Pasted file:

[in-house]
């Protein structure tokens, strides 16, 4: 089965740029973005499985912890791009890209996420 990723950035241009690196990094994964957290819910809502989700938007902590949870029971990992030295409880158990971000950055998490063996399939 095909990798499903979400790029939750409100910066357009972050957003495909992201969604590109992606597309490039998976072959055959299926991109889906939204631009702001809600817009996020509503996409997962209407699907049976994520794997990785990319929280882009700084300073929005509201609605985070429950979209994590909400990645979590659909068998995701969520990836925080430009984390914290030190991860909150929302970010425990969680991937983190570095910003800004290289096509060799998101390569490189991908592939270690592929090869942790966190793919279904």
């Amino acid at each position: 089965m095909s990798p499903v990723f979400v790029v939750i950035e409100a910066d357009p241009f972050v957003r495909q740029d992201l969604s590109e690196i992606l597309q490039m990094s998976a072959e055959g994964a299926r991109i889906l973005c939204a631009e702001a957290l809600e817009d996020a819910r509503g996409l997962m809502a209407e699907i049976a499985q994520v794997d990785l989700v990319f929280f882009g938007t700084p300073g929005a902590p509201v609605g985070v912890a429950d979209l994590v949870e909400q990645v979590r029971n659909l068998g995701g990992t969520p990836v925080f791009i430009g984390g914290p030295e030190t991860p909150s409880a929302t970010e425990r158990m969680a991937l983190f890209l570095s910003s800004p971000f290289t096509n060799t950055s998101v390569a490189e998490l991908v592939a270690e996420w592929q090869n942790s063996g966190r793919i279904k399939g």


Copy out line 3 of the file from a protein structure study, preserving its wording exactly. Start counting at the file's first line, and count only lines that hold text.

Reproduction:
């Amino acid at each position: 089965m095909s990798p499903v990723f979400v790029v939750i950035e409100a910066d357009p241009f972050v957003r495909q740029d992201l969604s590109e690196i992606l597309q490039m990094s998976a072959e055959g994964a299926r991109i889906l973005c939204a631009e702001a957290l809600e817009d996020a819910r509503g996409l997962m809502a209407e699907i049976a499985q994520v794997d990785l989700v990319f929280f882009g938007t700084p300073g929005a902590p509201v609605g985070v912890a429950d979209l994590v949870e909400q990645v979590r029971n659909l068998g995701g990992t969520p990836v925080f791009i430009g984390g914290p030295e030190t991860p909150s409880a929302t970010e425990r158990m969680a991937l983190f890209l570095s910003s800004p971000f290289t096509n060799t950055s998101v390569a490189e998490l991908v592939a270690e996420w592929q090869n942790s063996g966190r793919i279904k399939g």